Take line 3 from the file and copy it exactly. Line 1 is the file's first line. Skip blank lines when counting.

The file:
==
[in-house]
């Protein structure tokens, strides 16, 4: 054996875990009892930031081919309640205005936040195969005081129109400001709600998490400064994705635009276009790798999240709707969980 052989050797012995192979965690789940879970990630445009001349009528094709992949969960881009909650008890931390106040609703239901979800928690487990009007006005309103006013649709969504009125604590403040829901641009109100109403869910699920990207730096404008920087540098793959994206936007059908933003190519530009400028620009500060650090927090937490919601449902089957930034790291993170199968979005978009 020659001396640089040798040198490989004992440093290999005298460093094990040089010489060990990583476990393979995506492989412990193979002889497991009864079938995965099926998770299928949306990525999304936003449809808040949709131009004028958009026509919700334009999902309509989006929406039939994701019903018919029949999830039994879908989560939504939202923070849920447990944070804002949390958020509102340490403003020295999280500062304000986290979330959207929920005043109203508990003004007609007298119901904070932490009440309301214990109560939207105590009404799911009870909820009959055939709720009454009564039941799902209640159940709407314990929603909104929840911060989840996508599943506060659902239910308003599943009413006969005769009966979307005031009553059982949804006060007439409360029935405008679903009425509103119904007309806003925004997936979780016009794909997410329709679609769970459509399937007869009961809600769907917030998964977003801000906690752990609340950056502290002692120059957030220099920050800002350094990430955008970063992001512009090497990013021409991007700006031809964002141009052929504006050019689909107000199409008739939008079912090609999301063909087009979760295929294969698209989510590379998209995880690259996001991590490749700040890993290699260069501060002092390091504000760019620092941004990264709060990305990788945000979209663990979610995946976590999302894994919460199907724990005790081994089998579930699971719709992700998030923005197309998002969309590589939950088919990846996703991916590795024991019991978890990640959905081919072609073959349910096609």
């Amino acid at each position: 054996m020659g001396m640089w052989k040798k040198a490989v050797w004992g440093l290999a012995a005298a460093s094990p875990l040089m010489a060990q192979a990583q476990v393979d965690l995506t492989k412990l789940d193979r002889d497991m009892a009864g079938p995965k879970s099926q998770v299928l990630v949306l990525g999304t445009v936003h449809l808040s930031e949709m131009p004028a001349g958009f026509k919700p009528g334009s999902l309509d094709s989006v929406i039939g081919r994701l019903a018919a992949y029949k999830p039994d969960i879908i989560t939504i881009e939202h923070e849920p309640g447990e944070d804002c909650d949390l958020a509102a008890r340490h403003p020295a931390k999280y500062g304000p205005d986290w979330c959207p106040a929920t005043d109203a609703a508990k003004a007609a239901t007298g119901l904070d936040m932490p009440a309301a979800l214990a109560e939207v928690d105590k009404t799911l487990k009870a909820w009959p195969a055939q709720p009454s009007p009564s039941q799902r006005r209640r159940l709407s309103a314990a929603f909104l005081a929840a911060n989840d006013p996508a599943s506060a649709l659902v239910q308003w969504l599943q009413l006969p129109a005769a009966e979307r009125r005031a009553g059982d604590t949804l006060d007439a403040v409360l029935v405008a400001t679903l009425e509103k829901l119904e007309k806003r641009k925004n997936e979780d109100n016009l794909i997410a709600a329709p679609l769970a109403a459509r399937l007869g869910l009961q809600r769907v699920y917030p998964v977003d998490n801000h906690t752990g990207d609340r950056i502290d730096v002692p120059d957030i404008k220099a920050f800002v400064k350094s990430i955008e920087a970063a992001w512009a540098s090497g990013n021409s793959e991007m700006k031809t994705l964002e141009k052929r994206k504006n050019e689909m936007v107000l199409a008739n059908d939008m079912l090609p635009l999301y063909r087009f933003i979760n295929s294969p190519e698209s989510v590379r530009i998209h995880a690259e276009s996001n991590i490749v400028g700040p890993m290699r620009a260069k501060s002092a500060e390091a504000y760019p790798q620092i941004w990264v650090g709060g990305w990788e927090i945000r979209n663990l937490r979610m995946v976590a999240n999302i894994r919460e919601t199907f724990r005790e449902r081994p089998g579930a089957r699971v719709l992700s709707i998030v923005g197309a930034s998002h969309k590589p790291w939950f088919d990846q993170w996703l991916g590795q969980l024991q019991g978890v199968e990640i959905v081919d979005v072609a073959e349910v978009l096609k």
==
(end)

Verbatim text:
């Amino acid at each position: 054996m020659g001396m640089w052989k040798k040198a490989v050797w004992g440093l290999a012995a005298a460093s094990p875990l040089m010489a060990q192979a990583q476990v393979d965690l995506t492989k412990l789940d193979r002889d497991m009892a009864g079938p995965k879970s099926q998770v299928l990630v949306l990525g999304t445009v936003h449809l808040s930031e949709m131009p004028a001349g958009f026509k919700p009528g334009s999902l309509d094709s989006v929406i039939g081919r994701l019903a018919a992949y029949k999830p039994d969960i879908i989560t939504i881009e939202h923070e849920p309640g447990e944070d804002c909650d949390l958020a509102a008890r340490h403003p020295a931390k999280y500062g304000p205005d986290w979330c959207p106040a929920t005043d109203a609703a508990k003004a007609a239901t007298g119901l904070d936040m932490p009440a309301a979800l214990a109560e939207v928690d105590k009404t799911l487990k009870a909820w009959p195969a055939q709720p009454s009007p009564s039941q799902r006005r209640r159940l709407s309103a314990a929603f909104l005081a929840a911060n989840d006013p996508a599943s506060a649709l659902v239910q308003w969504l599943q009413l006969p129109a005769a009966e979307r009125r005031a009553g059982d604590t949804l006060d007439a403040v409360l029935v405008a400001t679903l009425e509103k829901l119904e007309k806003r641009k925004n997936e979780d109100n016009l794909i997410a709600a329709p679609l769970a109403a459509r399937l007869g869910l009961q809600r769907v699920y917030p998964v977003d998490n801000h906690t752990g990207d609340r950056i502290d730096v002692p120059d957030i404008k220099a920050f800002v400064k350094s990430i955008e920087a970063a992001w512009a540098s090497g990013n021409s793959e991007m700006k031809t994705l964002e141009k052929r994206k504006n050019e689909m936007v107000l199409a008739n059908d939008m079912l090609p635009l999301y063909r087009f933003i979760n295929s294969p190519e698209s989510v590379r530009i998209h995880a690259e276009s996001n991590i490749v400028g700040p890993m290699r620009a260069k501060s002092a500060e390091a504000y760019p790798q620092i941004w990264v650090g709060g990305w990788e927090i945000r979209n663990l937490r979610m995946v976590a999240n999302i894994r919460e919601t199907f724990r005790e449902r081994p089998g579930a089957r699971v719709l992700s709707i998030v923005g197309a930034s998002h969309k590589p790291w939950f088919d990846q993170w996703l991916g590795q969980l024991q019991g978890v199968e990640i959905v081919d979005v072609a073959e349910v978009l096609k």